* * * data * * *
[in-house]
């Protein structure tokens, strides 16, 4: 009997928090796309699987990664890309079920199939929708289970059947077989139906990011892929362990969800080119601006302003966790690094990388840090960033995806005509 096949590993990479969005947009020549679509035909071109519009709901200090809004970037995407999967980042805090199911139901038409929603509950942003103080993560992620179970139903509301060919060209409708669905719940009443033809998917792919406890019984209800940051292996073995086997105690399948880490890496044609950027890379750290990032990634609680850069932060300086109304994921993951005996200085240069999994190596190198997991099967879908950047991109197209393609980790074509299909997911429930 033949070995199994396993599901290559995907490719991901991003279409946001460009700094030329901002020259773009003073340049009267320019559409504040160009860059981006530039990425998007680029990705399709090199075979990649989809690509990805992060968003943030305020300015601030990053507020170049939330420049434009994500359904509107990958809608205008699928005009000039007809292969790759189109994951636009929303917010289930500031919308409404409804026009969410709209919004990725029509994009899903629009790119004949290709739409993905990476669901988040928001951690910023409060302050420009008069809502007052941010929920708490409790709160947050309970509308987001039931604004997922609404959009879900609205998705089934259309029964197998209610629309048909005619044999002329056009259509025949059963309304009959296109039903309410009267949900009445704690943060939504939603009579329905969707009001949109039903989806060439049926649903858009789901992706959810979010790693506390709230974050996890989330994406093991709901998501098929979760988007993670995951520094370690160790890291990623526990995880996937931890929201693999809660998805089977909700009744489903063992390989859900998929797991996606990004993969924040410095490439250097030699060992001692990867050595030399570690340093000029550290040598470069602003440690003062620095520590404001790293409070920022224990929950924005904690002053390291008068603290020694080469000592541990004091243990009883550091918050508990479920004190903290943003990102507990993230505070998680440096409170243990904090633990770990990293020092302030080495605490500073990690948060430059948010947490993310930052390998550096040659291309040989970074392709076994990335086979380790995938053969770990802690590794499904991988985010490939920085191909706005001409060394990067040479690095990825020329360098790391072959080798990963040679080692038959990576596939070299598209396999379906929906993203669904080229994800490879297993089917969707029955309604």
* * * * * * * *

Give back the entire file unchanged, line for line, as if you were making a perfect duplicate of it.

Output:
[in-house]
């Protein structure tokens, strides 16, 4: 009997928090796309699987990664890309079920199939929708289970059947077989139906990011892929362990969800080119601006302003966790690094990388840090960033995806005509 096949590993990479969005947009020549679509035909071109519009709901200090809004970037995407999967980042805090199911139901038409929603509950942003103080993560992620179970139903509301060919060209409708669905719940009443033809998917792919406890019984209800940051292996073995086997105690399948880490890496044609950027890379750290990032990634609680850069932060300086109304994921993951005996200085240069999994190596190198997991099967879908950047991109197209393609980790074509299909997911429930 033949070995199994396993599901290559995907490719991901991003279409946001460009700094030329901002020259773009003073340049009267320019559409504040160009860059981006530039990425998007680029990705399709090199075979990649989809690509990805992060968003943030305020300015601030990053507020170049939330420049434009994500359904509107990958809608205008699928005009000039007809292969790759189109994951636009929303917010289930500031919308409404409804026009969410709209919004990725029509994009899903629009790119004949290709739409993905990476669901988040928001951690910023409060302050420009008069809502007052941010929920708490409790709160947050309970509308987001039931604004997922609404959009879900609205998705089934259309029964197998209610629309048909005619044999002329056009259509025949059963309304009959296109039903309410009267949900009445704690943060939504939603009579329905969707009001949109039903989806060439049926649903858009789901992706959810979010790693506390709230974050996890989330994406093991709901998501098929979760988007993670995951520094370690160790890291990623526990995880996937931890929201693999809660998805089977909700009744489903063992390989859900998929797991996606990004993969924040410095490439250097030699060992001692990867050595030399570690340093000029550290040598470069602003440690003062620095520590404001790293409070920022224990929950924005904690002053390291008068603290020694080469000592541990004091243990009883550091918050508990479920004190903290943003990102507990993230505070998680440096409170243990904090633990770990990293020092302030080495605490500073990690948060430059948010947490993310930052390998550096040659291309040989970074392709076994990335086979380790995938053969770990802690590794499904991988985010490939920085191909706005001409060394990067040479690095990825020329360098790391072959080798990963040679080692038959990576596939070299598209396999379906929906993203669904080229994800490879297993089917969707029955309604």